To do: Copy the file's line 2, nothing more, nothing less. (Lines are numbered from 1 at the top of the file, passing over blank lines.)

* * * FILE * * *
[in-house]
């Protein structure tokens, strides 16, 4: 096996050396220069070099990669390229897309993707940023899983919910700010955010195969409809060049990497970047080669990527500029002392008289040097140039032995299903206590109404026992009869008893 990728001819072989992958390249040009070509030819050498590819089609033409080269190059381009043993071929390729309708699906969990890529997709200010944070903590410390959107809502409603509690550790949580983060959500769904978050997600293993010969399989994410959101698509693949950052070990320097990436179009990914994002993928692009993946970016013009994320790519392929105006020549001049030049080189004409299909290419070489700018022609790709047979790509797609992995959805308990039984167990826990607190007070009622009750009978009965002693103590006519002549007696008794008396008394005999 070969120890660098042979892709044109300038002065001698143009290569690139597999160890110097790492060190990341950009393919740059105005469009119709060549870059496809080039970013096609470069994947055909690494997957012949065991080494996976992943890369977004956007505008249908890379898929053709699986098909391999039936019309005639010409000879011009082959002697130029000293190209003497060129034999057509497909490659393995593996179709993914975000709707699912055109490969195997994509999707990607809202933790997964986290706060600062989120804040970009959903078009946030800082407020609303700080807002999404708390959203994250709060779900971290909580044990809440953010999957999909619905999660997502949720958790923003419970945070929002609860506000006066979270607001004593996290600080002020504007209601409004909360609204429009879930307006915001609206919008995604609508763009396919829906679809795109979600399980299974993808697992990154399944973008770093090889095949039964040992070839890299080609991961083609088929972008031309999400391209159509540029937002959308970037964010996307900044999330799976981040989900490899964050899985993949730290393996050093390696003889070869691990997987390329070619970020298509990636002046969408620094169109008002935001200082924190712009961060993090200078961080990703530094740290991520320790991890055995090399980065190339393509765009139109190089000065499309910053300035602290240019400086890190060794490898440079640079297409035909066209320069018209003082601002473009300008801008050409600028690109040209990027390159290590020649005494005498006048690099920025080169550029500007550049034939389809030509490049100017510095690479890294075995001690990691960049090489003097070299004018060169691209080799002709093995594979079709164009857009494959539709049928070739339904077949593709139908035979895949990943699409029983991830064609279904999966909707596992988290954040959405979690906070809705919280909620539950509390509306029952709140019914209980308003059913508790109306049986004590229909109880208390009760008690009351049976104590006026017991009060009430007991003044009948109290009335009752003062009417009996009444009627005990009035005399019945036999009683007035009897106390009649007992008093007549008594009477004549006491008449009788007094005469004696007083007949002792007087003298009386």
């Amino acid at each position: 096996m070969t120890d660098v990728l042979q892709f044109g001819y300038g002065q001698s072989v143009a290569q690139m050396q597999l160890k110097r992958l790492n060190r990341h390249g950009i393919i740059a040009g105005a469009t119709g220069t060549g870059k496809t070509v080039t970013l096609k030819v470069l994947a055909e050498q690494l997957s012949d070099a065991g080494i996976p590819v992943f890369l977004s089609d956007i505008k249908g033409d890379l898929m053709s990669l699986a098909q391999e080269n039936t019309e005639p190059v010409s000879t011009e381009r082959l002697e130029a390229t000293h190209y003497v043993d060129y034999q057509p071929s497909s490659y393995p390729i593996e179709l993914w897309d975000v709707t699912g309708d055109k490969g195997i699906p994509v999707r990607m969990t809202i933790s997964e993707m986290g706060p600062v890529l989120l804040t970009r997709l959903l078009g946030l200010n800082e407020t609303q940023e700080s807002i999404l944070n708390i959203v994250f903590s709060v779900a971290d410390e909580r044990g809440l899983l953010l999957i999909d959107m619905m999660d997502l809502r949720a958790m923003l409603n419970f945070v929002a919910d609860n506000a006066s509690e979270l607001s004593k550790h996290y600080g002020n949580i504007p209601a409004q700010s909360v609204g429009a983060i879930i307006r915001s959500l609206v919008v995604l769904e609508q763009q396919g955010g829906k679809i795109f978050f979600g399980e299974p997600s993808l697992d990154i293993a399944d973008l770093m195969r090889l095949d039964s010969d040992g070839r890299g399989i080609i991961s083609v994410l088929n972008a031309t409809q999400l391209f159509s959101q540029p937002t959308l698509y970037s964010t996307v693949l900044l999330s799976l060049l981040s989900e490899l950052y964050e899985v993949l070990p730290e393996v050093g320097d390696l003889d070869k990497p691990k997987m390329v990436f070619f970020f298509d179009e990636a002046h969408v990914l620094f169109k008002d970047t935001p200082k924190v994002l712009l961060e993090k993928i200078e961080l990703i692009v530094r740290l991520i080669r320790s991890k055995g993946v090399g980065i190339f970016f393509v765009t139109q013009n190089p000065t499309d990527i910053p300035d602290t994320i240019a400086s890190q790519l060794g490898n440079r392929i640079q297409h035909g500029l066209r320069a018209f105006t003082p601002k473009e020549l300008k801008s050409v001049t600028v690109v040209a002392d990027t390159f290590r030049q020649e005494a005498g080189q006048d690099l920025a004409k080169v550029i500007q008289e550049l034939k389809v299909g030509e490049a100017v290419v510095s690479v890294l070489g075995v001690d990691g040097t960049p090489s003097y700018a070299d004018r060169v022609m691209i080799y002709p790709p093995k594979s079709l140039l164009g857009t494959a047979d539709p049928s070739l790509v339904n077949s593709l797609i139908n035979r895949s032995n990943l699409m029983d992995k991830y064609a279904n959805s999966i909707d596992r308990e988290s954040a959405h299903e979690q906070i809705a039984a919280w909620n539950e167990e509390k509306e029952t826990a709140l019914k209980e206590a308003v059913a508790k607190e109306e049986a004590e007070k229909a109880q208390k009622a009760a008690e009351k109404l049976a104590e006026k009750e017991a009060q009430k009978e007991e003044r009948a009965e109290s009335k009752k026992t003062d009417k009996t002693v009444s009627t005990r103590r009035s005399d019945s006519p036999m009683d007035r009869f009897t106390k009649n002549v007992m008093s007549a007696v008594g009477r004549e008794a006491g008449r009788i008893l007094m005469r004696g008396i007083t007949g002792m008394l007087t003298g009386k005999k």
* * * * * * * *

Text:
């Protein structure tokens, strides 16, 4: 096996050396220069070099990669390229897309993707940023899983919910700010955010195969409809060049990497970047080669990527500029002392008289040097140039032995299903206590109404026992009869008893 990728001819072989992958390249040009070509030819050498590819089609033409080269190059381009043993071929390729309708699906969990890529997709200010944070903590410390959107809502409603509690550790949580983060959500769904978050997600293993010969399989994410959101698509693949950052070990320097990436179009990914994002993928692009993946970016013009994320790519392929105006020549001049030049080189004409299909290419070489700018022609790709047979790509797609992995959805308990039984167990826990607190007070009622009750009978009965002693103590006519002549007696008794008396008394005999 070969120890660098042979892709044109300038002065001698143009290569690139597999160890110097790492060190990341950009393919740059105005469009119709060549870059496809080039970013096609470069994947055909690494997957012949065991080494996976992943890369977004956007505008249908890379898929053709699986098909391999039936019309005639010409000879011009082959002697130029000293190209003497060129034999057509497909490659393995593996179709993914975000709707699912055109490969195997994509999707990607809202933790997964986290706060600062989120804040970009959903078009946030800082407020609303700080807002999404708390959203994250709060779900971290909580044990809440953010999957999909619905999660997502949720958790923003419970945070929002609860506000006066979270607001004593996290600080002020504007209601409004909360609204429009879930307006915001609206919008995604609508763009396919829906679809795109979600399980299974993808697992990154399944973008770093090889095949039964040992070839890299080609991961083609088929972008031309999400391209159509540029937002959308970037964010996307900044999330799976981040989900490899964050899985993949730290393996050093390696003889070869691990997987390329070619970020298509990636002046969408620094169109008002935001200082924190712009961060993090200078961080990703530094740290991520320790991890055995090399980065190339393509765009139109190089000065499309910053300035602290240019400086890190060794490898440079640079297409035909066209320069018209003082601002473009300008801008050409600028690109040209990027390159290590020649005494005498006048690099920025080169550029500007550049034939389809030509490049100017510095690479890294075995001690990691960049090489003097070299004018060169691209080799002709093995594979079709164009857009494959539709049928070739339904077949593709139908035979895949990943699409029983991830064609279904999966909707596992988290954040959405979690906070809705919280909620539950509390509306029952709140019914209980308003059913508790109306049986004590229909109880208390009760008690009351049976104590006026017991009060009430007991003044009948109290009335009752003062009417009996009444009627005990009035005399019945036999009683007035009897106390009649007992008093007549008594009477004549006491008449009788007094005469004696007083007949002792007087003298009386």